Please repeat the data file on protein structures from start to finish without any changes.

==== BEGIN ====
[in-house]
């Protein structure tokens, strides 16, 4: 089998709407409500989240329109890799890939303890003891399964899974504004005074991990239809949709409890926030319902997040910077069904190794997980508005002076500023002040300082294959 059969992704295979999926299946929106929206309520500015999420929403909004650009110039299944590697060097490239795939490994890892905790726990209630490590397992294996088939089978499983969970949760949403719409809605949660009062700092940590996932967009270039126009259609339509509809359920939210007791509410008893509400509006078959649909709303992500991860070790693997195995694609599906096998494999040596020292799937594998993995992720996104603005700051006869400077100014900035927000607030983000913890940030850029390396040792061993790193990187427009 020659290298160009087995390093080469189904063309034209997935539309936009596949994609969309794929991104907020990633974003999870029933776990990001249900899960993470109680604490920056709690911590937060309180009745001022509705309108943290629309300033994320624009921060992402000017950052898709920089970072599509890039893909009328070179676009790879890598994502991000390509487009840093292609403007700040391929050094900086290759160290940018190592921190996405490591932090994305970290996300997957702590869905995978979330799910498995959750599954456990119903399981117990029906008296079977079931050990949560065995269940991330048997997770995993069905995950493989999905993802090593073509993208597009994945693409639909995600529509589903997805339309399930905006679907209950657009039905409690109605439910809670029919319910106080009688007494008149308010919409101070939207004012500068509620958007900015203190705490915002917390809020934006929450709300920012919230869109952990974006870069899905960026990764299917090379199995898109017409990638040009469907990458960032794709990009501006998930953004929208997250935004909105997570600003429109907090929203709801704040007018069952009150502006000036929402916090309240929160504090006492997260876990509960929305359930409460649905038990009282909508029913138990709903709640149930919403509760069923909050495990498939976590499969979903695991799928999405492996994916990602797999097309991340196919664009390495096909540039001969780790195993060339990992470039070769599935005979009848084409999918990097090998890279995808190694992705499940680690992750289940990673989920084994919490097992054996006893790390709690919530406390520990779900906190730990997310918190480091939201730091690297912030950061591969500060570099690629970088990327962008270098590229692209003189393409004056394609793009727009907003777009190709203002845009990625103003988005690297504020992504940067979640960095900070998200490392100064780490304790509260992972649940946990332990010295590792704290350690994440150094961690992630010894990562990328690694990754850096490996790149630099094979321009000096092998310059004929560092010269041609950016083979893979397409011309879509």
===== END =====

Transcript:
[in-house]
């Protein structure tokens, strides 16, 4: 089998709407409500989240329109890799890939303890003891399964899974504004005074991990239809949709409890926030319902997040910077069904190794997980508005002076500023002040300082294959 059969992704295979999926299946929106929206309520500015999420929403909004650009110039299944590697060097490239795939490994890892905790726990209630490590397992294996088939089978499983969970949760949403719409809605949660009062700092940590996932967009270039126009259609339509509809359920939210007791509410008893509400509006078959649909709303992500991860070790693997195995694609599906096998494999040596020292799937594998993995992720996104603005700051006869400077100014900035927000607030983000913890940030850029390396040792061993790193990187427009 020659290298160009087995390093080469189904063309034209997935539309936009596949994609969309794929991104907020990633974003999870029933776990990001249900899960993470109680604490920056709690911590937060309180009745001022509705309108943290629309300033994320624009921060992402000017950052898709920089970072599509890039893909009328070179676009790879890598994502991000390509487009840093292609403007700040391929050094900086290759160290940018190592921190996405490591932090994305970290996300997957702590869905995978979330799910498995959750599954456990119903399981117990029906008296079977079931050990949560065995269940991330048997997770995993069905995950493989999905993802090593073509993208597009994945693409639909995600529509589903997805339309399930905006679907209950657009039905409690109605439910809670029919319910106080009688007494008149308010919409101070939207004012500068509620958007900015203190705490915002917390809020934006929450709300920012919230869109952990974006870069899905960026990764299917090379199995898109017409990638040009469907990458960032794709990009501006998930953004929208997250935004909105997570600003429109907090929203709801704040007018069952009150502006000036929402916090309240929160504090006492997260876990509960929305359930409460649905038990009282909508029913138990709903709640149930919403509760069923909050495990498939976590499969979903695991799928999405492996994916990602797999097309991340196919664009390495096909540039001969780790195993060339990992470039070769599935005979009848084409999918990097090998890279995808190694992705499940680690992750289940990673989920084994919490097992054996006893790390709690919530406390520990779900906190730990997310918190480091939201730091690297912030950061591969500060570099690629970088990327962008270098590229692209003189393409004056394609793009727009907003777009190709203002845009990625103003988005690297504020992504940067979640960095900070998200490392100064780490304790509260992972649940946990332990010295590792704290350690994440150094961690992630010894990562990328690694990754850096490996790149630099094979321009000096092998310059004929560092010269041609950016083979893979397409011309879509």